Skip to main content
Commercial supply and manufacture of prohibited drugs

Commercial supply and manufacture of prohibited drugs

Serious offences under the Drug Misuse and Trafficking Act 1985 that are prosecuted in the District Court include commercial and large commercial supply of a prohibited drug and drug cultivation and manufacture.

The Commonwealth DPP also deal with drug offences such as importation of prohibited drugs.
The quantity of drugs involved will often determine how the matter is dealt with. Under the Drug Misuse and Trafficking Act 1985 each prohibited drug is itemised, and a quantity is prescribed for each of the following categories:

  • small quantity
  • traffickable quantity
  • indictable quantity
  • commercial quantity
  • large commercial quantity.

The amount prescribed for each category may be different, depending on the drug.

Less serious drug offences, including possession and the supply of small, traffickable and indictable quantities, can be prosecuted by the Police in the Local Court or Children’s Court.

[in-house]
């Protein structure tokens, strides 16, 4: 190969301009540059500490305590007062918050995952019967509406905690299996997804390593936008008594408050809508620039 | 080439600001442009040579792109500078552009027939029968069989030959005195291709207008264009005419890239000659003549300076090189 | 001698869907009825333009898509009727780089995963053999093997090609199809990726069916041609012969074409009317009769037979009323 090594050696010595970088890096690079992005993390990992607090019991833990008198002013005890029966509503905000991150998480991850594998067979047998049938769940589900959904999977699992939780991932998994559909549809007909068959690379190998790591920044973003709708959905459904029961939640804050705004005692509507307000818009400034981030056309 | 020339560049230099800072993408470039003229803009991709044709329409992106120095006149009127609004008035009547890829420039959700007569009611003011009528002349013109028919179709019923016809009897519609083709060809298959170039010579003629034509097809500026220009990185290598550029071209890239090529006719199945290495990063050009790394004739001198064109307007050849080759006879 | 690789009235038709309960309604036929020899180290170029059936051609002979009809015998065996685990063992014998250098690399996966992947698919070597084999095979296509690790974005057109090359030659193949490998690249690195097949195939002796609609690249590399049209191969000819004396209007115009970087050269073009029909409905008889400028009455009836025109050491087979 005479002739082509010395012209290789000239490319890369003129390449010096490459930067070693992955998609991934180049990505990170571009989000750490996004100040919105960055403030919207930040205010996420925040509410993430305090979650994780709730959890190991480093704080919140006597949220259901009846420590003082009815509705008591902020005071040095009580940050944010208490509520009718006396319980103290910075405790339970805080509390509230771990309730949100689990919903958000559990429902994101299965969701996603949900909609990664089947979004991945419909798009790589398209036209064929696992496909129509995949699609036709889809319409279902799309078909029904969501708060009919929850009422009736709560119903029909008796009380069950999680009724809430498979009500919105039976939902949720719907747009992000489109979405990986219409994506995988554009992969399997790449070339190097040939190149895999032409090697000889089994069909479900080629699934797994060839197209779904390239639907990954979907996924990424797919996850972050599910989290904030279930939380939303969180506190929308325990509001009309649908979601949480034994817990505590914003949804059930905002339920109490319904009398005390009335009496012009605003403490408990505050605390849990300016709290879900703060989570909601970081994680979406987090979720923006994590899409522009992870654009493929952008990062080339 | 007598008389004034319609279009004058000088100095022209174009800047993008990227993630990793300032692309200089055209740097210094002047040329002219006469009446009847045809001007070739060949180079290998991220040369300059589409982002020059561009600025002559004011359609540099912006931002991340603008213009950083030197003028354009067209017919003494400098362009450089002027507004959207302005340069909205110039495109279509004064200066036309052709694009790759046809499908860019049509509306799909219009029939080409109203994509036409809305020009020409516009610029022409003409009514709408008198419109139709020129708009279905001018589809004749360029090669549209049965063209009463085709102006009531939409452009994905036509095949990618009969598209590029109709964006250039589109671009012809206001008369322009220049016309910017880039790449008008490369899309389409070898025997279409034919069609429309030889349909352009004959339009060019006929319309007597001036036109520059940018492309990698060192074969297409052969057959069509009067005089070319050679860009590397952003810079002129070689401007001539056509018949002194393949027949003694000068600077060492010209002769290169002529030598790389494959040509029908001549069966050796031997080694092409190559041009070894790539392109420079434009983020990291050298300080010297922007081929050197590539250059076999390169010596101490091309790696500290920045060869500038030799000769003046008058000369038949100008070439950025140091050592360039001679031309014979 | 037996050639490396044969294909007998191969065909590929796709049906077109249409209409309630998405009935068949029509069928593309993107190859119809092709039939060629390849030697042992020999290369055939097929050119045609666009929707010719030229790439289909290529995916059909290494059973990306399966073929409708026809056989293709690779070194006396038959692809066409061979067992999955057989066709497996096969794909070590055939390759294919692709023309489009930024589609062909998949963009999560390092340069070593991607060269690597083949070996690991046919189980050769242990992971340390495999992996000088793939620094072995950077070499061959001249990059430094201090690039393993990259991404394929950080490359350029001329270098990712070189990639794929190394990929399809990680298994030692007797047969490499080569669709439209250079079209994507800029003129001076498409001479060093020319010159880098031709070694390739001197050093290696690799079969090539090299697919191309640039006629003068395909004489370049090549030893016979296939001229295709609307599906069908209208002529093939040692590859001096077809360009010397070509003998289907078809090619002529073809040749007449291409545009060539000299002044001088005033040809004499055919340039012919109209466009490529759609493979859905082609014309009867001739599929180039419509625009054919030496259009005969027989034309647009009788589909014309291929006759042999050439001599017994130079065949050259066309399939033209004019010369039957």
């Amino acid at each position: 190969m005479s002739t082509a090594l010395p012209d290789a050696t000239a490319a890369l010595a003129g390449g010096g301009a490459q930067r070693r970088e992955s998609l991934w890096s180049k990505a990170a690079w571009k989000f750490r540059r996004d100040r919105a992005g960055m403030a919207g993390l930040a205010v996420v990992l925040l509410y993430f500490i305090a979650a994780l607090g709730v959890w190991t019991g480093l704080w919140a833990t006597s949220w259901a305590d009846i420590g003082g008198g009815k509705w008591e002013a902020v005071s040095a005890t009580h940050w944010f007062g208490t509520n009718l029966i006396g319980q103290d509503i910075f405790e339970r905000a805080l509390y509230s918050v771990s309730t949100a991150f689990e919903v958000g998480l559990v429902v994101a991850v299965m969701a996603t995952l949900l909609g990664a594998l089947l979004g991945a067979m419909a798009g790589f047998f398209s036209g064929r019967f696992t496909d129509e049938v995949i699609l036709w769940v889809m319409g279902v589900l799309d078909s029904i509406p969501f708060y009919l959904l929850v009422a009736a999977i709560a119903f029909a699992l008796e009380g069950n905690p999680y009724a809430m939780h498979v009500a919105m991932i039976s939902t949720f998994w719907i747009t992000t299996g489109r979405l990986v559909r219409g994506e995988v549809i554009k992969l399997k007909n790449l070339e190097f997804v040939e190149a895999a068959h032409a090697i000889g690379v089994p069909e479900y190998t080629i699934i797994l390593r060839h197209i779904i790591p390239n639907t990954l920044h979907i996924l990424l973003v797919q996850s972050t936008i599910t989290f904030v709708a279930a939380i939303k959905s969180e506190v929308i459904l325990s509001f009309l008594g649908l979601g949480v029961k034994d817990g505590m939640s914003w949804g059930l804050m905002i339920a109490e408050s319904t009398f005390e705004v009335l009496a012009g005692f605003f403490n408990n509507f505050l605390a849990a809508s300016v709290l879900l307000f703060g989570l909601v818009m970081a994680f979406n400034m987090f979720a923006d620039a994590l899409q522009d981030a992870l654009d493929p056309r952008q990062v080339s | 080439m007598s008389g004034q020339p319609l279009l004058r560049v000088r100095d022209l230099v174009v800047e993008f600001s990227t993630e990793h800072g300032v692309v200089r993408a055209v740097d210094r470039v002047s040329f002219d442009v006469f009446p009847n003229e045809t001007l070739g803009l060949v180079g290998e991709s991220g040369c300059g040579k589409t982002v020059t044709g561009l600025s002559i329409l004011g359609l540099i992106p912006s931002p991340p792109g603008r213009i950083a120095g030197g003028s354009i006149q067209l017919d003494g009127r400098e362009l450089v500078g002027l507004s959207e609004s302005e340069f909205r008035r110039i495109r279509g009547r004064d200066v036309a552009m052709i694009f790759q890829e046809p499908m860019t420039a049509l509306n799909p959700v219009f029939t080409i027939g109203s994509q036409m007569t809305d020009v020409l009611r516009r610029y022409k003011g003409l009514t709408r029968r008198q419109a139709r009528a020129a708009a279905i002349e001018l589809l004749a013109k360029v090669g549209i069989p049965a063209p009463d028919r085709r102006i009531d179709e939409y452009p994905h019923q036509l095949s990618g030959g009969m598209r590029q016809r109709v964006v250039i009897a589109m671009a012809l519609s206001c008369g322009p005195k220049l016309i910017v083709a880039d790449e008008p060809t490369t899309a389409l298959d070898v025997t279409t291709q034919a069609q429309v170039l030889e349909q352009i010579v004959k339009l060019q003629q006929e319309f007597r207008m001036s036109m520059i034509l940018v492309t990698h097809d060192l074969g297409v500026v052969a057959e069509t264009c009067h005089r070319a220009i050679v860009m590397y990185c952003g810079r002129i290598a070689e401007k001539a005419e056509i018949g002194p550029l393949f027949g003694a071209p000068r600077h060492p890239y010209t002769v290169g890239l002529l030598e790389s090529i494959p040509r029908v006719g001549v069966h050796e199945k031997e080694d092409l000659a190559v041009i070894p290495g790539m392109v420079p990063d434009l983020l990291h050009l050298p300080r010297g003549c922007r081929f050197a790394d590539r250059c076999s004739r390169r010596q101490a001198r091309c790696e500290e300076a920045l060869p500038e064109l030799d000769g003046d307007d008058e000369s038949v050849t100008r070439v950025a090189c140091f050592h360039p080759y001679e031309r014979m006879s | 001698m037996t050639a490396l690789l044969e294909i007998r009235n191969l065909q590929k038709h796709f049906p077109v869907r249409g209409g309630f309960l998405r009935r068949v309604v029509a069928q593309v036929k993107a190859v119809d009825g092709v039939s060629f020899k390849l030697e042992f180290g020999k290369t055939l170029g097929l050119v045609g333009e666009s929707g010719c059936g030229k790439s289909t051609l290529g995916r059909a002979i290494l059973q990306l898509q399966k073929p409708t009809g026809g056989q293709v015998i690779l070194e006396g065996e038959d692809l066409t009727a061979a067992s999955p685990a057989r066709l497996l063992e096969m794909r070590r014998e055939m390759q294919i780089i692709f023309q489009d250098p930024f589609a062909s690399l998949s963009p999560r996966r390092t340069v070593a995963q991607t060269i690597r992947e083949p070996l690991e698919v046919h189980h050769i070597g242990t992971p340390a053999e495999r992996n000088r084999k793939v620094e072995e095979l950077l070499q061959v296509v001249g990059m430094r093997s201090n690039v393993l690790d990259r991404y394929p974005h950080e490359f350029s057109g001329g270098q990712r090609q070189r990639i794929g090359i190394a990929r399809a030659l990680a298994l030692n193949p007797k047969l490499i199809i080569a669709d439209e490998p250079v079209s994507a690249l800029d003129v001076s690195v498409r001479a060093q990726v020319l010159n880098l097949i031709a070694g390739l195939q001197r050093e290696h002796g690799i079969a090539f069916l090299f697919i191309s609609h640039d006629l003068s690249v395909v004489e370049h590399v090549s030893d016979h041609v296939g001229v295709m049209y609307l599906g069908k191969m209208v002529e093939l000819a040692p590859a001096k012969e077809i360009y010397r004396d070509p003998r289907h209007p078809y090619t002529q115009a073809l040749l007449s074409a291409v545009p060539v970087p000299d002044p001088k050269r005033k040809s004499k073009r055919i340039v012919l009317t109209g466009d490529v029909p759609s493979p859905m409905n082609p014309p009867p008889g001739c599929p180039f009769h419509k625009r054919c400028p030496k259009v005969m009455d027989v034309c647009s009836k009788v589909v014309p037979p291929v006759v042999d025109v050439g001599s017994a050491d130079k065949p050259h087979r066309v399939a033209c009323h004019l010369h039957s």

The Act (in section 29) says that any person who is in possession of a traffickable quantity of a prohibited drug may be deemed to have that drug in their possession for the purposes of supply. This deeming provision is often used when there is no other evidence of the accused person actually supplying a drug. When s 29 is relied on the person needs to prove that the drug was not in their possession for the purpose of supply in order to avoid a conviction for a supply charge. 


Offenders involved in the cultivation, manufacture, production or supply of large commercial quantities of prohibited drugs or plants face a maximum penalty of life imprisonment. There is also a “standard non-parole” period of 15 years imprisonment (or 10 years for prohibited plants). A “standard non-parole period” is a guidepost for a sentencing judge when he or she is deciding how much of the sentence must be spent in custody before an offender is eligible for release on parole. Offences involving lessor quantities have lower maximum penalties.

There are also a number of specific offences with increased maximum penalties for situations where children have been exposed to the cultivation, manufacture or production of prohibited drugs or where an offender, aged over 18 years, has supplied drugs to a person under 16 years. 

When sentencing for drug offences, a judge will not distinguish between different types of drugs according to their perceived dangerousness, as the Drug Misuse and Trafficking Act 1985 adopts a quantity-based penalty regime. A judge will take into consideration the quantity of the drug and may take into account its purity. The judge will also consider the role the offender had in the enterprise as well as his or her level of participation in it.